The New Insulins are Coming: What Does This Mean to the Practicing Clinician?
Live online June 14, 2016
(Sessions 1 and 2) and
August 4, 2016
(Sessions 3 and 4), and available on demand through February 4, 2017
Posted by...Bernard Sklar, MD.
Free Diabetes CME Credit hours...1.0.
CME Credits Awarded by....Primary Care Network.
Instruction Type...Streaming Video Lecture and discussion.
Target Audiences...This program is intended for US-based primary care providers, clinical endocrinologists/diabetologists, nephrologists, cardiologists, emergency department specialists, pharmacists, and other clinicians caring for patients with type 2 diabetes.
Educational material updated...June 14, 2016
Expiration of CME credit...February 4, 2017
Financial Support...Novo Nordisk.
At the conclusion of the 4 sessions of The New Insulins are
, you will be able to:
• Identify T2DM patients who would benefit from insulin-based therapy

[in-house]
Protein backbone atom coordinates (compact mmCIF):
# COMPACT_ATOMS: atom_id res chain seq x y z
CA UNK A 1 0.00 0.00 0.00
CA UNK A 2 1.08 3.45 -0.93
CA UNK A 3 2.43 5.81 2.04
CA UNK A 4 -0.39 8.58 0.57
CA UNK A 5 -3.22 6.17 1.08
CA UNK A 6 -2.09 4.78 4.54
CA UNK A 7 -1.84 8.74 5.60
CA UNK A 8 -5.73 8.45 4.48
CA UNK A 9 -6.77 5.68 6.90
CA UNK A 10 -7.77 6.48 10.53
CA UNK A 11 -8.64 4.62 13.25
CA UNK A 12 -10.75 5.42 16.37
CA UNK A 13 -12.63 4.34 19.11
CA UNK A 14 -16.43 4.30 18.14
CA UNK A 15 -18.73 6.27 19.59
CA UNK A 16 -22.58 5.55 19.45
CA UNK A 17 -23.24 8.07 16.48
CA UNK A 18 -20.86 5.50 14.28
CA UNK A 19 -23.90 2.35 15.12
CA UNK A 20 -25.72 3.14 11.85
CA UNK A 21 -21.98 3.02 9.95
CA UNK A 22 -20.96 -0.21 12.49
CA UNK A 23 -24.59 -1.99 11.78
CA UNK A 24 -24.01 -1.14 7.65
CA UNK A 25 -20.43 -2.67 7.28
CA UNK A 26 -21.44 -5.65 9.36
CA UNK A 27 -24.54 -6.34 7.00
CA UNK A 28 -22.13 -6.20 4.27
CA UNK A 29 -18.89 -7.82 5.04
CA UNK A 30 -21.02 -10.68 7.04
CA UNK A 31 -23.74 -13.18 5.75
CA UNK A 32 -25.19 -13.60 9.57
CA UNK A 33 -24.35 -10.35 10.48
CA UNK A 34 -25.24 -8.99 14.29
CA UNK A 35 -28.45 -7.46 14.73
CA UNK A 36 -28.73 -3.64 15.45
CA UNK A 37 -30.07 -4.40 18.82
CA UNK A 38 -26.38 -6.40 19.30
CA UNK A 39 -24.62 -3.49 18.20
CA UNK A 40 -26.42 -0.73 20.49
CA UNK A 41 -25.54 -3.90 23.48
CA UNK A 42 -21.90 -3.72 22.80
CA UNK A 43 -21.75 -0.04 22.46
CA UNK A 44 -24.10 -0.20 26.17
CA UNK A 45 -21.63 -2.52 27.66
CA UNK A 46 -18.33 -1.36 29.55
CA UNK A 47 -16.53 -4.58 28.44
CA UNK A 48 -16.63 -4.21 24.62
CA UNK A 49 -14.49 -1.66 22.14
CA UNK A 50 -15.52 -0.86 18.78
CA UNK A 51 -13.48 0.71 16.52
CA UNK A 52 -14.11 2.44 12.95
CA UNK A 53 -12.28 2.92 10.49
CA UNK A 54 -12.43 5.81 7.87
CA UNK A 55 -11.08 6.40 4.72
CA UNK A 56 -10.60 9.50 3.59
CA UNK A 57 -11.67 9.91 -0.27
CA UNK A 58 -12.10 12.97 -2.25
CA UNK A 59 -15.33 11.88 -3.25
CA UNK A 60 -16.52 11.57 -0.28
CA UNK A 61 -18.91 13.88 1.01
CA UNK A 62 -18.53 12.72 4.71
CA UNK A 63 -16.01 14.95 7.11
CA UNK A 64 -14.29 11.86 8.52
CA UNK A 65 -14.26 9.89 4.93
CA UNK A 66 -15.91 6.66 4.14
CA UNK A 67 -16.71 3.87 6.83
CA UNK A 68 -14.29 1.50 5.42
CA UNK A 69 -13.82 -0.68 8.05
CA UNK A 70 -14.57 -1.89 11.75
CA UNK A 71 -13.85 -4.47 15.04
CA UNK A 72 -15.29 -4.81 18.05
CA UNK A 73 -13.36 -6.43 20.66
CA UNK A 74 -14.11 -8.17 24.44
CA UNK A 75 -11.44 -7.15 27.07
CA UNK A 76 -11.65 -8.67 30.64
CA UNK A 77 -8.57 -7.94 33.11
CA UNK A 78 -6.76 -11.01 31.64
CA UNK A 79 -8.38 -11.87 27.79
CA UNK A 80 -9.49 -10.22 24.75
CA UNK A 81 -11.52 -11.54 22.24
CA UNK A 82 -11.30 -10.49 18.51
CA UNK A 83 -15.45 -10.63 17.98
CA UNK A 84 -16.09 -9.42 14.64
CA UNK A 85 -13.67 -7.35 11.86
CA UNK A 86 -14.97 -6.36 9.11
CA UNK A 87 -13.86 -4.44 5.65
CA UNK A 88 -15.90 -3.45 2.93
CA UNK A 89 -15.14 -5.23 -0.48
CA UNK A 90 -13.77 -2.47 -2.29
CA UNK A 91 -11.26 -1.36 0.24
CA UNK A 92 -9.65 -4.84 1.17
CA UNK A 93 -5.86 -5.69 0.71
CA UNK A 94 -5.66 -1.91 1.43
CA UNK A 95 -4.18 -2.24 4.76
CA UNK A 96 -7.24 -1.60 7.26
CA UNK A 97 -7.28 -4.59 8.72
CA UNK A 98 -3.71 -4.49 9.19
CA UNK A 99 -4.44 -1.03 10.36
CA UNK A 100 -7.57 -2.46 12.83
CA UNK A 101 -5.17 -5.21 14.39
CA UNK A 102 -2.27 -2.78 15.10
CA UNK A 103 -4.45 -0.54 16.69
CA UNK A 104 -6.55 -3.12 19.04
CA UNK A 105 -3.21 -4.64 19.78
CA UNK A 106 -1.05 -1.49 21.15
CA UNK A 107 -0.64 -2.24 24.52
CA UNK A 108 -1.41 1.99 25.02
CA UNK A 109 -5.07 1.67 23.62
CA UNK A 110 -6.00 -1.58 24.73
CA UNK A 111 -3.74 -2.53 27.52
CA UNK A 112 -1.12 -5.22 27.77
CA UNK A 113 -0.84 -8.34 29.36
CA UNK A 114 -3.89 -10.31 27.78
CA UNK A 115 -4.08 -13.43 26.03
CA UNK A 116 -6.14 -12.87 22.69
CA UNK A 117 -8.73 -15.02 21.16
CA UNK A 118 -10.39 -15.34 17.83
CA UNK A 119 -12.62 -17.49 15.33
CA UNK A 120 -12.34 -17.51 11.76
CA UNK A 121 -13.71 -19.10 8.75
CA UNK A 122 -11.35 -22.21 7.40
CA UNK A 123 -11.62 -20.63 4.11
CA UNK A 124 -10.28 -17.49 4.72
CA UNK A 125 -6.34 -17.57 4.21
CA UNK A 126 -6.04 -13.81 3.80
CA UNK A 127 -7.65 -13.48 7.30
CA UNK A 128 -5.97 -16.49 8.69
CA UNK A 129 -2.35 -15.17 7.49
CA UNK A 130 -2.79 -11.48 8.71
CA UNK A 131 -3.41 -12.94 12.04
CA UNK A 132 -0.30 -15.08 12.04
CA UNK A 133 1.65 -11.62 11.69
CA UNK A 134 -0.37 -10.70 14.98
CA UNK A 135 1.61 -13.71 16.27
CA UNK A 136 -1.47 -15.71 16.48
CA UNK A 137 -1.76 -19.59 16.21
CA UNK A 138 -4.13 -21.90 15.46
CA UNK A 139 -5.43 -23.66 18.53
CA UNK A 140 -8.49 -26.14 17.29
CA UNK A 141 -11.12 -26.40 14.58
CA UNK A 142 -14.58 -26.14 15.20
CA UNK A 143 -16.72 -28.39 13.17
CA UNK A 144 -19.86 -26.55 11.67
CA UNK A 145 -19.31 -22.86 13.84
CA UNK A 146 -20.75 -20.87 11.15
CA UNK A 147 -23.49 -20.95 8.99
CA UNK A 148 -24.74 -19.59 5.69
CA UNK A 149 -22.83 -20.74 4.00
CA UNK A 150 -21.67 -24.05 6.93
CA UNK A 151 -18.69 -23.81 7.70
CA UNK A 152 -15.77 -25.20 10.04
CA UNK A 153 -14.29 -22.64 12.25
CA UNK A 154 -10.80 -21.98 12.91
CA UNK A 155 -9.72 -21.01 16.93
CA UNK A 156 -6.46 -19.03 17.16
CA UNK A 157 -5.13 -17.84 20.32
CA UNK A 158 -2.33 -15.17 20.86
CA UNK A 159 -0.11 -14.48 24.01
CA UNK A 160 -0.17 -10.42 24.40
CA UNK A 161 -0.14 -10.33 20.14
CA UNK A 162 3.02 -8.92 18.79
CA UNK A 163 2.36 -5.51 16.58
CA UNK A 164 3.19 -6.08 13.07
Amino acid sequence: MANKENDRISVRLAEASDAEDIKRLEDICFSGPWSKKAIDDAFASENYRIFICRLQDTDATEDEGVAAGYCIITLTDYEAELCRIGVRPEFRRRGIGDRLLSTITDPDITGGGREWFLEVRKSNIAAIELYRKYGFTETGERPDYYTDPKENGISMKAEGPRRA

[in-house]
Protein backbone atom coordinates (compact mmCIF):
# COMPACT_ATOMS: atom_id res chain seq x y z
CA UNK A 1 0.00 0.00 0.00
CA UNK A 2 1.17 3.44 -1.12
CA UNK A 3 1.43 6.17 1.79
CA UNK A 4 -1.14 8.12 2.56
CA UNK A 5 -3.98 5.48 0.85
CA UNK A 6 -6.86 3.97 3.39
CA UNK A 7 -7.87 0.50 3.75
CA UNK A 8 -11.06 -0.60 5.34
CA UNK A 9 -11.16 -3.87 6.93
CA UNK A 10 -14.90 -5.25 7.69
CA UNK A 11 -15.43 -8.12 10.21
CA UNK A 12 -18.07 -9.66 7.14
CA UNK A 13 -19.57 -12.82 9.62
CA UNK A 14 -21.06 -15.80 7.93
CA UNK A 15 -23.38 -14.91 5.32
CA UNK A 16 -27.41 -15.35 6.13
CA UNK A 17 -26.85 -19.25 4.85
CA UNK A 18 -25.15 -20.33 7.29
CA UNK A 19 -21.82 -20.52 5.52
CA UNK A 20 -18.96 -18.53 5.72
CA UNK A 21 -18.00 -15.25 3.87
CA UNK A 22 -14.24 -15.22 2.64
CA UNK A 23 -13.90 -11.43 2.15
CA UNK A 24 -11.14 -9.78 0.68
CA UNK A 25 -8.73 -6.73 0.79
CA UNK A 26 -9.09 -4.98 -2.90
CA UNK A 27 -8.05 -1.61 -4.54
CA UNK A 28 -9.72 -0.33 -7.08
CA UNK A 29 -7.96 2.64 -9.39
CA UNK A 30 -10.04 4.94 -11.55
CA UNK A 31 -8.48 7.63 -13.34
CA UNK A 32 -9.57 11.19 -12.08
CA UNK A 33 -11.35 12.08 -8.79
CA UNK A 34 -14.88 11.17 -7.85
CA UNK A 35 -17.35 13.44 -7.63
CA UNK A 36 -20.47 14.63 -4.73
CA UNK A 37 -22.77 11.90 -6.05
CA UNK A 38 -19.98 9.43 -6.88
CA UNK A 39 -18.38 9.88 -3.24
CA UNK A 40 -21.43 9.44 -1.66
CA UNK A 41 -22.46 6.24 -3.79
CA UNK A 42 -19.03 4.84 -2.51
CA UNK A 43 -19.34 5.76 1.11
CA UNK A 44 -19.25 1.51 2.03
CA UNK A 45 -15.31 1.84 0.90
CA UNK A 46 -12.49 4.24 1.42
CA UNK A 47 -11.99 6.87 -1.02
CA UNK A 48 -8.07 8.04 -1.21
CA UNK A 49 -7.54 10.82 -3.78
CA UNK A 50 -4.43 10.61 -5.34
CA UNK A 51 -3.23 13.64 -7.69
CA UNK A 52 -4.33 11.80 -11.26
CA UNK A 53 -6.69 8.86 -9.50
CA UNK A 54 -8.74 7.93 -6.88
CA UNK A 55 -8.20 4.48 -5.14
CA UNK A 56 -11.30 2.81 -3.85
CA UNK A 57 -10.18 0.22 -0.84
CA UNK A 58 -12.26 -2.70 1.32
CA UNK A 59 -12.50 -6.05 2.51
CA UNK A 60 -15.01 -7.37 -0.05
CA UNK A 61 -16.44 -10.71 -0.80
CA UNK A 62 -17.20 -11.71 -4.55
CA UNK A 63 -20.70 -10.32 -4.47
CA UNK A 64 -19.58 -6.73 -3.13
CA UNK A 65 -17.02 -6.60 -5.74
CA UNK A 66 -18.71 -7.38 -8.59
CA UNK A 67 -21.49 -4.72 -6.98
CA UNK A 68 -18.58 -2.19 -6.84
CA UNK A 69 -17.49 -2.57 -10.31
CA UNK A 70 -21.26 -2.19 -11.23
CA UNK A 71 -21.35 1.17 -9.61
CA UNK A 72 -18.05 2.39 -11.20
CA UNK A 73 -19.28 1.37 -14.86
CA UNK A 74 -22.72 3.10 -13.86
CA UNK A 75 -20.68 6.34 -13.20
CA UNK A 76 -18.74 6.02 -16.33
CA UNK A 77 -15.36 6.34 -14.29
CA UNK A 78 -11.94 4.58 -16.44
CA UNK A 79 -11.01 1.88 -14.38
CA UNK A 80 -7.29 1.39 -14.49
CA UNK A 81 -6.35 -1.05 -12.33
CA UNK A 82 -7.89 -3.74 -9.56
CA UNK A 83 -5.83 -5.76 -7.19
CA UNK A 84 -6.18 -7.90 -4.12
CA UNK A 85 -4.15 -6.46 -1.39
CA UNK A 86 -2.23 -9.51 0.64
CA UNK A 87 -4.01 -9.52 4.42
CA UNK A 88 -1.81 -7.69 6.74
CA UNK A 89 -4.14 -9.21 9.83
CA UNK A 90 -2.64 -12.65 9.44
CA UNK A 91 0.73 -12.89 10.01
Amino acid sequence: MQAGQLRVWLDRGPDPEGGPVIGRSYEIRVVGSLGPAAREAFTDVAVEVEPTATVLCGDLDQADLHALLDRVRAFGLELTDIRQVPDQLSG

• Discuss strategies to overcome patient and clinician barriers to the successful initiation of insulin therapy
• Differentiate how new and emerging insulin products, including new entities and new modes of administration, differ from previously available insulin products with respect to pharmacokinetic and pharmacodynamic features
• Apply key, clinically relevant data derived from pivotal trials of new and emerging insulin products
• Identify the potential place in therapy for new insulins, including how these indications compare to those of the previously available insulins
• Explain the similarities and differences between a follow-on (biosimilar) insulin and a reference insulin
• Delineate methods for initiating and titrating new insulin products
• Explore the potential role for new insulins in helping patients meet diabetes management goals while minimizing adverse effects associated with insulin regimens
• Apply learnings from previous activities to advance management of your patients using new insulin products
• Develop insulin regimens that are based on the product's pharmacodynamic properties and are tailored to the glycemic control needs of the patient